Course Schedule
1. Introduction: The State Failure: Causes and Consequences
2. The Problem of Weak States
3. Failed State and Sharing of Sovereignty
4. Formation of New States and the Law of Statehood
5. States and Citizenship: Gaps in Capacity, Security and Legitimacy
6. Group Rights, Ethnofederalism and the Collapse of States In Eastern Europe and the Balkans
7. Disintegration of Czechoslovakia
8. The Collapse of Yugoslavia
9. Conflicts in Former Yugoslavia
10. Bosnia: International Intervention &Trusteeship in Bosnia and Herzegovina
11. NATO and Recognition of Kosovo
12. Individual Rights, Group Rights and Institutionalization of Ethnicity
13. The citizen and Legitimacy of the State
14. Summary & Student Presentations


Required Reading:
Course Schedule

1. Introduction: The State Failure: Causes and Consequences
Robert I Rotberg, The Failure and Collapse of Nation-States: Breakdown, Prevention, and Repair in When States Fail, Princeton University Press, 2003. (Background reading not required)

2. The Problem of Weak States
R: James D. Fearon and David D. Laitin, Neotrusteeship and the Problem of Weak States, International Security, Vol. 28, No 4, 2004, p. 5-43.

3. Failed State and Sharing of Sovereignty
R: Stephen D. Krasner, Sharing Sovereignty: New Institutions for Collapsed and Failing States, International Security, Volume 29, No. 2, 2004, p. 85 120

4. Formation of New States and the Law of Statehood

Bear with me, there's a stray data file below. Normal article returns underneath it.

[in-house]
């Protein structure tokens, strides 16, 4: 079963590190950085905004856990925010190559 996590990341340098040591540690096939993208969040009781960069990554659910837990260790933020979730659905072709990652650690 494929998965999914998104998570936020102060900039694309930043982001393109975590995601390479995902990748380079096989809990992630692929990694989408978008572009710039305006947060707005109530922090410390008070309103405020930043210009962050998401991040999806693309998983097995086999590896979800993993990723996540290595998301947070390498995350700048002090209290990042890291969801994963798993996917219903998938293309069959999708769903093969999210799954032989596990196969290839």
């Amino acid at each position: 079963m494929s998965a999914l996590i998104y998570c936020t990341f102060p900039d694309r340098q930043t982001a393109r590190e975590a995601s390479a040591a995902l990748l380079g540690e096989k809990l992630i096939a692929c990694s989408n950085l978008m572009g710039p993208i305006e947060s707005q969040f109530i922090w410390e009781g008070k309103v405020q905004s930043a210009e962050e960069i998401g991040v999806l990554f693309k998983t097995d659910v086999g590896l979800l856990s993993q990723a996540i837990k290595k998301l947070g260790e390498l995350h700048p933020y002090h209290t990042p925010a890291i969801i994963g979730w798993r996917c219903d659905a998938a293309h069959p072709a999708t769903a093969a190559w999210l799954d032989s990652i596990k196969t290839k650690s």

R: Jure Vidmar, Territorial Integrity and the Law of Statehood, George Washington International Law Review, 2013 (p. 677 747 This is a legal text and although it is very interesting and relevant for the class, students are not required to read the whole text but rather some sections and use it as a reference)

5. States and Citizenship: Gaps in Capacity, Security and Legitimacy
R: Charles T. Call, Beyond the Failed State: Towards a Conceptual Alternative, European Journal of IR, Vol.17, No.2, 2010, p. 303-326.

6. Group Rights, Ethnofederalism and the Collapse of States In Eastern Europe and the Balkans
R: Henry E Hale, Divided We Stand: Institutional Sources of Ethnofederal State Survival and Collapse, World Politics, Vol. 56, No 2, 2004, p. 165-193

7. Disintegration of Czechoslovakia
R: Sharon L. Wolchik, The Politics of Ethnicity in Post Communist Czechoslovakia, East European Politics and Societies, Vol. 8, No. 1, Winter 1994 p. 153 - 188

8. The Collapse of Yugoslavia
R: Karlo Basta, Non-ethnic Origins of Ethnofederal institutions: the case of Yugoslavia, Nationalism and Ethnic Politics, 2010 - Taylor & Francis, p. 92-110.

9. Conflicts in Former Yugoslavia